A few weeks ago, the bipartisan Time for Innovation Matters in Education Act was proposed in both houses of Congress, which, if passed, will establish a competitive grant program for states that want to add at least 300 hours to the school year in their underperforming schools.
Under the act, states can apply for grants that they will distribute to schools, districts, and community organizations for "expanded learning time" initiatives used to redesign their school calendars with additional hours. State education agencies and local districts will decide how schools will add the time, but in general, the hours are to be used for additional core academic study, enrichment activities, or teaching development/planning periods that will help improve schools with high percentages of underprivileged students.
"The TIME Act could be an important agenda item for education by providing disadvantaged students the opportunity to catch up and raise the achievement of all kids," Cynthia Brown, vice president of education policy at the Center for American Progress, told Education Week. "We need to demonstrate the value of expanded learning time and convince more states and districts to reallocate funds to implement it."
To apply for grants, state education agencies will be required to submit comprehensive plans for how they will determine which schools receive funds, how the schools re-structure their calendars, and how they will hold schools accountable for using the time effectively. Backed by Senators Tom Harkin (D-Iowa), Jeff Bingaman (D-N.M.) and Representatives Donald Payne (D-N.J.), Steve Chabot (R-Ohio), and Mike Honda (D-Calif.), the TIME Act will be on the table for voting in the next few months.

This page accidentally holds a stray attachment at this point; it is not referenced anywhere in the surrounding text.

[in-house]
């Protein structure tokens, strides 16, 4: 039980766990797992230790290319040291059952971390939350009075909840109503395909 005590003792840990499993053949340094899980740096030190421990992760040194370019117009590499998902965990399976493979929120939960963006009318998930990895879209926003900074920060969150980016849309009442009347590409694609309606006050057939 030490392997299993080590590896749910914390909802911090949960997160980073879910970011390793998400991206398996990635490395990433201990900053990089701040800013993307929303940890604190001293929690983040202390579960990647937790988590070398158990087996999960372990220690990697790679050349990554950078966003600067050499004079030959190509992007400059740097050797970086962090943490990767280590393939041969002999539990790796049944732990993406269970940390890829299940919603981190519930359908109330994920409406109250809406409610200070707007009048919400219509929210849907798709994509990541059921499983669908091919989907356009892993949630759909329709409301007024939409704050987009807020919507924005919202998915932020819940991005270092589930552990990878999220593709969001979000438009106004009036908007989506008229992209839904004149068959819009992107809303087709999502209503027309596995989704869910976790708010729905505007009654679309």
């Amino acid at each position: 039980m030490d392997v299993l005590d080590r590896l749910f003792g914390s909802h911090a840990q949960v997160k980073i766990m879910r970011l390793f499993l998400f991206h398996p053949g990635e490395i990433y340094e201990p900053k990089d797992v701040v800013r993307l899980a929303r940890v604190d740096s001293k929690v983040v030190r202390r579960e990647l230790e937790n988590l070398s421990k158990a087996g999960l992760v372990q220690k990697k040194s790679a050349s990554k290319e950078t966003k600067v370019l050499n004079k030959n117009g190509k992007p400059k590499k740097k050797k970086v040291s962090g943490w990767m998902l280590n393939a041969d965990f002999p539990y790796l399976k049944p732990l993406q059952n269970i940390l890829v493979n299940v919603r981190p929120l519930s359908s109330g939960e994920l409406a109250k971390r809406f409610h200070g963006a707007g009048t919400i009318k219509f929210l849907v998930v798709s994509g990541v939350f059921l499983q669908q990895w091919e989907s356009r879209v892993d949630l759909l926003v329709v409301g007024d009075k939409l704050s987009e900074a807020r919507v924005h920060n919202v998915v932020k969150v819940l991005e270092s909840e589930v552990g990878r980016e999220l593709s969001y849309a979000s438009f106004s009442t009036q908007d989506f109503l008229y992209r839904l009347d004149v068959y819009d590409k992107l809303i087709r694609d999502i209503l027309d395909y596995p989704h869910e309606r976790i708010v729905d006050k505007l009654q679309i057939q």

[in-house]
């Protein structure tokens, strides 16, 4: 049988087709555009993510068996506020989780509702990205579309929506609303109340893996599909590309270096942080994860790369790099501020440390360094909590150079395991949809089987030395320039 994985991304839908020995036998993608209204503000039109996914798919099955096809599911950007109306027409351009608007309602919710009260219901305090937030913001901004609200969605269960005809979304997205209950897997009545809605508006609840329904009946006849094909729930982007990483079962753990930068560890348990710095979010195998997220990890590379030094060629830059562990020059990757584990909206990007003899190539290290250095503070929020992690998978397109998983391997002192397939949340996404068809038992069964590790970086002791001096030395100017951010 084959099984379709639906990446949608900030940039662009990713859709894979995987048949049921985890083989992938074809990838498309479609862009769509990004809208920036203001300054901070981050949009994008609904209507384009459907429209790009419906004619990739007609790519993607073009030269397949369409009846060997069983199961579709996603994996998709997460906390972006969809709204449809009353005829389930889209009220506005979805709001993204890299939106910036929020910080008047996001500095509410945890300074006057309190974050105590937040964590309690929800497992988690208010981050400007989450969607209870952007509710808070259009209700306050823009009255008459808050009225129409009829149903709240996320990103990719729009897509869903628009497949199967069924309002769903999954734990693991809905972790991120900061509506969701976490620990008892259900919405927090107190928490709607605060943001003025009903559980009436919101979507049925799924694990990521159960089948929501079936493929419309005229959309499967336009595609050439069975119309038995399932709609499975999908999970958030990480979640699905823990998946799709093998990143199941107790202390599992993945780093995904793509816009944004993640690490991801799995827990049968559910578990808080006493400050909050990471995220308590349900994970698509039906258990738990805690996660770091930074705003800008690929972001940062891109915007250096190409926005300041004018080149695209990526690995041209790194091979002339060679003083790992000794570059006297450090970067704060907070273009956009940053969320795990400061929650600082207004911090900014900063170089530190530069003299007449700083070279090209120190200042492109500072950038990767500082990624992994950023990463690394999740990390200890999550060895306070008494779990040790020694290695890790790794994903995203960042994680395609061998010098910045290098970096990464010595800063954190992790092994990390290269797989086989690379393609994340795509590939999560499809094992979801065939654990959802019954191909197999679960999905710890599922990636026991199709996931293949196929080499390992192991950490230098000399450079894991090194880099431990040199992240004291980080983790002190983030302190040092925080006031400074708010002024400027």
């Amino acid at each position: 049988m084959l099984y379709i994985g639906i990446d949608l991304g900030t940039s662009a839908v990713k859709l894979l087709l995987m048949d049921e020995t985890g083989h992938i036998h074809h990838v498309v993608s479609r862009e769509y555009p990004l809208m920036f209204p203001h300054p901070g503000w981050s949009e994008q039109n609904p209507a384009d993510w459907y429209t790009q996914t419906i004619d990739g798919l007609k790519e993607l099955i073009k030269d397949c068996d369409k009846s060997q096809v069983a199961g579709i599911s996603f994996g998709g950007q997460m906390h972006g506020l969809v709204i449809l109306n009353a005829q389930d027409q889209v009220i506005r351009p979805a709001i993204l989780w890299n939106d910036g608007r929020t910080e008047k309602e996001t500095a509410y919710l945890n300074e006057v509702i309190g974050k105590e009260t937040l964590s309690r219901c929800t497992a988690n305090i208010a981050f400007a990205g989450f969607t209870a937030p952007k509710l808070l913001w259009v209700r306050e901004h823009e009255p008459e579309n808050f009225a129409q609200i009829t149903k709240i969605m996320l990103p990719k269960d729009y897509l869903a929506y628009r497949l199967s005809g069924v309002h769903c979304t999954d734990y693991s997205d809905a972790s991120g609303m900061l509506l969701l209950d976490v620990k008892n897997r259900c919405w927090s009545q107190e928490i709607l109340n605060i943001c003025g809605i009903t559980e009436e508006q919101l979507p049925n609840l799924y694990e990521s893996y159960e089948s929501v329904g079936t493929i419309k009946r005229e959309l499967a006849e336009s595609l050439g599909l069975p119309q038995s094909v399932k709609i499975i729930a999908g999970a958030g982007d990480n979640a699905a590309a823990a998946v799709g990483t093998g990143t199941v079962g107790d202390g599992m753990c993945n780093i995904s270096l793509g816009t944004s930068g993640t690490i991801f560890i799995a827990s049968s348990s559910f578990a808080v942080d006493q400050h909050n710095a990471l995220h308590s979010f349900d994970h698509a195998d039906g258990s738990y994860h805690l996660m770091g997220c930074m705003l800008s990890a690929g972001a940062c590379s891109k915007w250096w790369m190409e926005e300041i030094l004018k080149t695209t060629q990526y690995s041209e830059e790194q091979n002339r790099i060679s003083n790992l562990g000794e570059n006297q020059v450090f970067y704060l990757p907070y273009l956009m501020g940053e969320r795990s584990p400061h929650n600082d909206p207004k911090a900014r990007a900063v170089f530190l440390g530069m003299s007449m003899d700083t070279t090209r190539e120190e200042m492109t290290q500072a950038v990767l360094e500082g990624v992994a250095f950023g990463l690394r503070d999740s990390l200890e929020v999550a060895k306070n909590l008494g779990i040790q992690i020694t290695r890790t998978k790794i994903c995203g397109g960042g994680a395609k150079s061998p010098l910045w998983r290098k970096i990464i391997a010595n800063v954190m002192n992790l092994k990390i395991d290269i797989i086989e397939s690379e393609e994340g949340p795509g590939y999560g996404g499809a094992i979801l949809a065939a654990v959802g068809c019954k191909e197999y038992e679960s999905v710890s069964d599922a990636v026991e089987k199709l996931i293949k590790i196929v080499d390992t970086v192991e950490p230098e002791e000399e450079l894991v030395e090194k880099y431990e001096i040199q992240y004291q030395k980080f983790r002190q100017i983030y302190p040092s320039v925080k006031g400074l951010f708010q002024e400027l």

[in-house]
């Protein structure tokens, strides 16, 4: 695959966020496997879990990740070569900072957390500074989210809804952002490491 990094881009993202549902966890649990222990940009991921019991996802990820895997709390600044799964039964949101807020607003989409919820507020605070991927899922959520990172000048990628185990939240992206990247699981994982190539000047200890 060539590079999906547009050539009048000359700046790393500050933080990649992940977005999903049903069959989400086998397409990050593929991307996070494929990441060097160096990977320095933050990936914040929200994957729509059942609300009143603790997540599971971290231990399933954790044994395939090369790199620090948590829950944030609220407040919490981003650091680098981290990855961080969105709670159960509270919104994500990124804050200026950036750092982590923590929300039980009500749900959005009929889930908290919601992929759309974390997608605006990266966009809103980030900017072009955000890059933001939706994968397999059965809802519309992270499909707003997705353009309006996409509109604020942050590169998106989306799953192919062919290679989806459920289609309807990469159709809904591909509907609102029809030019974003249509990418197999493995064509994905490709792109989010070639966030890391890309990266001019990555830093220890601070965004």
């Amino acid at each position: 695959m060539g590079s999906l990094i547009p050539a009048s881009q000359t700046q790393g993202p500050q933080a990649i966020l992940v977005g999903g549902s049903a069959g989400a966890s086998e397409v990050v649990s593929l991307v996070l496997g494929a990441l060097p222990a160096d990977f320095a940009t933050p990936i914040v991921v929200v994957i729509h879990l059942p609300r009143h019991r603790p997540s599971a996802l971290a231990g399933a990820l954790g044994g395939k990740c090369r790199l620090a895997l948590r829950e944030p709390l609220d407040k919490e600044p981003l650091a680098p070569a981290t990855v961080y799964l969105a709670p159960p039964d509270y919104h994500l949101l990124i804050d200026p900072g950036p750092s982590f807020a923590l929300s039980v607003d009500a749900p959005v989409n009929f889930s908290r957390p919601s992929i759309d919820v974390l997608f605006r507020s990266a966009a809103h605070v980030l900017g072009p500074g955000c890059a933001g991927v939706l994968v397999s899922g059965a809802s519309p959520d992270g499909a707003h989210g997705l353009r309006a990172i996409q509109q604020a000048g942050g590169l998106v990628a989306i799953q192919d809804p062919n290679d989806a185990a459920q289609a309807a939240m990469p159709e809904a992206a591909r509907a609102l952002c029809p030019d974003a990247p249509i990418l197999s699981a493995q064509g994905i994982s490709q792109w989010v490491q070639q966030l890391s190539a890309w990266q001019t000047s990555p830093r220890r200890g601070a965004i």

I recently spoke with Honda about the bill. A former educator himself—teacher, principal, and school board member—he said his experiences on the ground level were influential in his support for expanded learning time in high-need schools. Honda said the act would provide the necessary scalability potential through federal support (and incentive for states) so public schools have the opportunity to use extra time for school and student improvement.
"It's not just about schools, it's about changing the mindset of the general public about public education," Honda said of moving away from the "agrarian" model of six-hour school days, 180 days a year. "We understand that more time means better performance for students and closure of the achievement gap. We need to start making an investment in the time young people have to learn."
While many charter schools have known for longer days and school years, expanded learning time models have been gaining popularity in public schools the past few years. Most have been more local efforts (district level) or in the case of Massachusetts, a state initiative. Organizations like Citizen Schools and the National Center on Time and Learning have also worked with schools on restructuring their schools with added time.
Next week, I'll be attending some events on expanded learning time and will be continuing the conversation on the blog in the weeks to come.